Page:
Euphorbia obesa is a subtropical succulent species of flowering plant in the genus Euphorbia. It comes from South Africa, especially the Cape Province. Sometimes referred to as the baseball plant.
In the wild it is endangered because of over-collection and poaching, combined with its slow growth, and the fact that the pod contains only 2 to 3 seeds. However, it is widely cultivated in botanical gardens.
Euphorbia obesa resembles a ball, thornless and decorative. It is commonly known as 'baseball plant' due to its shape. Its diameter is between 6 cm and 15 cm depending on its age. Young plants are spherical, but become cylindrical with age. They contain water reservoirs for periods of drought.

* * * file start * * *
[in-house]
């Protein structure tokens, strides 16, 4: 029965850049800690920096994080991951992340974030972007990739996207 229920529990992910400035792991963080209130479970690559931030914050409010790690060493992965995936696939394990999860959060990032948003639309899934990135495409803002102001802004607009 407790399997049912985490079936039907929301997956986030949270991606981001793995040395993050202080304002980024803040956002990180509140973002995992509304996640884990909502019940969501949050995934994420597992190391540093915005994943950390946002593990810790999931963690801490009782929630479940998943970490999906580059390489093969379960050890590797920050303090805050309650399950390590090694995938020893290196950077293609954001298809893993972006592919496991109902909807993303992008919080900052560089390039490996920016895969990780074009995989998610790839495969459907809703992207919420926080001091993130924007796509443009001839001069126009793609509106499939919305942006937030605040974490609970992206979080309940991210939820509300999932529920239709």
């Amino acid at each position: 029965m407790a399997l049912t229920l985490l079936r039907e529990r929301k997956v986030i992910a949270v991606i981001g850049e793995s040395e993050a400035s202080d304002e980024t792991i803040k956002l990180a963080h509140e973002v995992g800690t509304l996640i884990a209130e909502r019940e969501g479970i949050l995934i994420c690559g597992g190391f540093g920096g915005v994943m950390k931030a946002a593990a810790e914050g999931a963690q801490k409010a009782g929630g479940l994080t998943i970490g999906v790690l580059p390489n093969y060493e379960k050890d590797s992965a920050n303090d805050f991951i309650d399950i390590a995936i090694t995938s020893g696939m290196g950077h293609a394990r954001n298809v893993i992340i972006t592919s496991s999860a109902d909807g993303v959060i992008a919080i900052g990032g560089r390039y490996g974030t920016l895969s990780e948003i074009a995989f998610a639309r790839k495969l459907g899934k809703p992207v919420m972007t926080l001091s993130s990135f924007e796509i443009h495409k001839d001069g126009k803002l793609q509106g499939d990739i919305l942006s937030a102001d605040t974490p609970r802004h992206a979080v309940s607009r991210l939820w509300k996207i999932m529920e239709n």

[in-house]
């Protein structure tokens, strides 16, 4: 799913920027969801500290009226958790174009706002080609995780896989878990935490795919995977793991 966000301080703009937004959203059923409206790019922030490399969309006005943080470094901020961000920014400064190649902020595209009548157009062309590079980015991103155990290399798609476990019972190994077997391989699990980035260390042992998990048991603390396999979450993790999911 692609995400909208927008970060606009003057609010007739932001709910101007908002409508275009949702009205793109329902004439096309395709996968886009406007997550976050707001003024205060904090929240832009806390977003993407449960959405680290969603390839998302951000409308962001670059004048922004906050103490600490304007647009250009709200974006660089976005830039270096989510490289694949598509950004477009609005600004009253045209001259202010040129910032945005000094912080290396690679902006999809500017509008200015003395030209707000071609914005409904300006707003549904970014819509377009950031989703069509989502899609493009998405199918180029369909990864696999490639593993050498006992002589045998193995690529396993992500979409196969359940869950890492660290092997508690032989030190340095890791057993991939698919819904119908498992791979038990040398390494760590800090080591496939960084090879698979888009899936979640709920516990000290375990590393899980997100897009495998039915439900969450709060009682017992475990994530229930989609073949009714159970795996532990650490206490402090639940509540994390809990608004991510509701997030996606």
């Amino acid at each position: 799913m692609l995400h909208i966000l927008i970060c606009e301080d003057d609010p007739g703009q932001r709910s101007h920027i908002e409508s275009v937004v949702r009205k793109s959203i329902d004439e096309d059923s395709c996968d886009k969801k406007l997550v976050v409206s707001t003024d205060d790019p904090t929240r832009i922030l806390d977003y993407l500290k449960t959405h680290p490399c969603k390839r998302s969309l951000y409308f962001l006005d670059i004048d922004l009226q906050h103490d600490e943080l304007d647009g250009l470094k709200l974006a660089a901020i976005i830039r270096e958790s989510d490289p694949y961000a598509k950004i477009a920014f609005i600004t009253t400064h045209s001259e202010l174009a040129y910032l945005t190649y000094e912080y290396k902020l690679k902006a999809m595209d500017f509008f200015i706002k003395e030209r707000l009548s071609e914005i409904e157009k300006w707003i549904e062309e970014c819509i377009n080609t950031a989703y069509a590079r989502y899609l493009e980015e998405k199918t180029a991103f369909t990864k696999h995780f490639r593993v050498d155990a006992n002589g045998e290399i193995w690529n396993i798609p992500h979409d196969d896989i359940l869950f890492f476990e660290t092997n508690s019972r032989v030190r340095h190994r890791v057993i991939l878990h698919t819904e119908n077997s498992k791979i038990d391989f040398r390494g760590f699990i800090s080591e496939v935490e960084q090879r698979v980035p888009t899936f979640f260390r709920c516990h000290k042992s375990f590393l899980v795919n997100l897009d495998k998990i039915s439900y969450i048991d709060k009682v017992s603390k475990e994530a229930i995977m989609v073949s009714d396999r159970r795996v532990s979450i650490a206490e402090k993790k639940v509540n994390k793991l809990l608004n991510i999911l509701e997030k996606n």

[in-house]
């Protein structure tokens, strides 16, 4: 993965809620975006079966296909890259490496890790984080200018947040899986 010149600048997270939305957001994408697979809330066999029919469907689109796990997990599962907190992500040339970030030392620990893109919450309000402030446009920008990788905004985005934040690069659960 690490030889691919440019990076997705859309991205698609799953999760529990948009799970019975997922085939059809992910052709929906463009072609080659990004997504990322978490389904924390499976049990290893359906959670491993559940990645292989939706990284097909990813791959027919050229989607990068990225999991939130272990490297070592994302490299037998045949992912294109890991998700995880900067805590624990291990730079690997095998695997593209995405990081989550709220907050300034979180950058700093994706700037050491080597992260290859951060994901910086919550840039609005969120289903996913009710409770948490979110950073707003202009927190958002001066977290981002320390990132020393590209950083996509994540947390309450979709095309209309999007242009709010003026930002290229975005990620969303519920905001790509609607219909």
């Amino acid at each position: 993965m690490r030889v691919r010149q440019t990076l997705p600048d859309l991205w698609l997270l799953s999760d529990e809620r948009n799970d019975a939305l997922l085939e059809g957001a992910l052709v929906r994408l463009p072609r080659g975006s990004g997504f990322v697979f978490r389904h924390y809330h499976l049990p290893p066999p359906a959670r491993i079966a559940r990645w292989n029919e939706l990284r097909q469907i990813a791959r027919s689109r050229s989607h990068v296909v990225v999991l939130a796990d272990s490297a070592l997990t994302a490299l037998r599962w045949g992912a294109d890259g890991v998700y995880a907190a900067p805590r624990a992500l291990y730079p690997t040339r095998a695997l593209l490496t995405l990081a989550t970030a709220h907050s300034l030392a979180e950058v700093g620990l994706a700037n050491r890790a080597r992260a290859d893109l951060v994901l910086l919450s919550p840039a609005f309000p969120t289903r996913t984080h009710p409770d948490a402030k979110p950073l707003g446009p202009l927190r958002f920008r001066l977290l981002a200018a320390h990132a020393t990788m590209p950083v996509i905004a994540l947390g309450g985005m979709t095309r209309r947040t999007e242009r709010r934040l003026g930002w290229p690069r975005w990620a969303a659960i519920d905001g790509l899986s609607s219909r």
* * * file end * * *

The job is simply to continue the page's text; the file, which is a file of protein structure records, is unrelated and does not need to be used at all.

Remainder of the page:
It almost always shows 8 ridges adorned with small deep gibbosity regularly planted on the edges. It is green with horizontal lighter or darker stripes. In the wild, and with exposure to direct sunlight, it shows red and purple areas.
The plant is dioecious, which means that a subject has only male or female flowers. The small flowers are insignificant in apex. In fact, like all Euphorbia, flowers are called cyathia.
As in all Euphorbia species, the latex is toxic.
Living in similar conditions on two different continents, Euphorbia obesa presents a form of convergence with Astrophytum asterias which is a cactus from Mexico.